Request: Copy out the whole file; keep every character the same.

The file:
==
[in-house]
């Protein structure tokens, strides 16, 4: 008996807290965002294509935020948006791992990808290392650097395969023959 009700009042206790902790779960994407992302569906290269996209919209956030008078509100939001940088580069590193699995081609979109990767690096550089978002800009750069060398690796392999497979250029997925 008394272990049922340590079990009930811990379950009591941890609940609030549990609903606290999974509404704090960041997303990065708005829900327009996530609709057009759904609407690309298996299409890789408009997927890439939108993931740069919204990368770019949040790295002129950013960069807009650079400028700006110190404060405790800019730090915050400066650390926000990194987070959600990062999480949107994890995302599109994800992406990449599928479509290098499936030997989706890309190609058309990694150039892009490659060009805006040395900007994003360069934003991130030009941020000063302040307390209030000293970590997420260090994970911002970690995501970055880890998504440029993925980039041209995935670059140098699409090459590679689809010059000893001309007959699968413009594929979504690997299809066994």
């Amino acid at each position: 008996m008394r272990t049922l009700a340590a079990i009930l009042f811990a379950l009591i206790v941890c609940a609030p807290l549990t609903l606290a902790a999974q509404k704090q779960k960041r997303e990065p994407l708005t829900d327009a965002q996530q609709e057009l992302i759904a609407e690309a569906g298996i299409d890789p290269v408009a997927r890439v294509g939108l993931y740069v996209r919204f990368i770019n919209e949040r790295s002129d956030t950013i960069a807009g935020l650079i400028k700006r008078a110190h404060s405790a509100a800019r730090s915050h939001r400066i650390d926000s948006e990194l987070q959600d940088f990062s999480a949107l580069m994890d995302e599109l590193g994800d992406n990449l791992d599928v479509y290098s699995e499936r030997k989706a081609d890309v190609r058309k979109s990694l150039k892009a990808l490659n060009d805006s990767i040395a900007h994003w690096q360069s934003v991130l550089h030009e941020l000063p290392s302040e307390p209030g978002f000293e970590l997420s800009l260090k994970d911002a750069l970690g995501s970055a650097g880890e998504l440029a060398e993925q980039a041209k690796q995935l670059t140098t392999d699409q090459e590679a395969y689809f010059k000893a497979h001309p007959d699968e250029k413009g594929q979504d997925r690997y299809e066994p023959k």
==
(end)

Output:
[in-house]
């Protein structure tokens, strides 16, 4: 008996807290965002294509935020948006791992990808290392650097395969023959 009700009042206790902790779960994407992302569906290269996209919209956030008078509100939001940088580069590193699995081609979109990767690096550089978002800009750069060398690796392999497979250029997925 008394272990049922340590079990009930811990379950009591941890609940609030549990609903606290999974509404704090960041997303990065708005829900327009996530609709057009759904609407690309298996299409890789408009997927890439939108993931740069919204990368770019949040790295002129950013960069807009650079400028700006110190404060405790800019730090915050400066650390926000990194987070959600990062999480949107994890995302599109994800992406990449599928479509290098499936030997989706890309190609058309990694150039892009490659060009805006040395900007994003360069934003991130030009941020000063302040307390209030000293970590997420260090994970911002970690995501970055880890998504440029993925980039041209995935670059140098699409090459590679689809010059000893001309007959699968413009594929979504690997299809066994």
């Amino acid at each position: 008996m008394r272990t049922l009700a340590a079990i009930l009042f811990a379950l009591i206790v941890c609940a609030p807290l549990t609903l606290a902790a999974q509404k704090q779960k960041r997303e990065p994407l708005t829900d327009a965002q996530q609709e057009l992302i759904a609407e690309a569906g298996i299409d890789p290269v408009a997927r890439v294509g939108l993931y740069v996209r919204f990368i770019n919209e949040r790295s002129d956030t950013i960069a807009g935020l650079i400028k700006r008078a110190h404060s405790a509100a800019r730090s915050h939001r400066i650390d926000s948006e990194l987070q959600d940088f990062s999480a949107l580069m994890d995302e599109l590193g994800d992406n990449l791992d599928v479509y290098s699995e499936r030997k989706a081609d890309v190609r058309k979109s990694l150039k892009a990808l490659n060009d805006s990767i040395a900007h994003w690096q360069s934003v991130l550089h030009e941020l000063p290392s302040e307390p209030g978002f000293e970590l997420s800009l260090k994970d911002a750069l970690g995501s970055a650097g880890e998504l440029a060398e993925q980039a041209k690796q995935l670059t140098t392999d699409q090459e590679a395969y689809f010059k000893a497979h001309p007959d699968e250029k413009g594929q979504d997925r690997y299809e066994p023959k």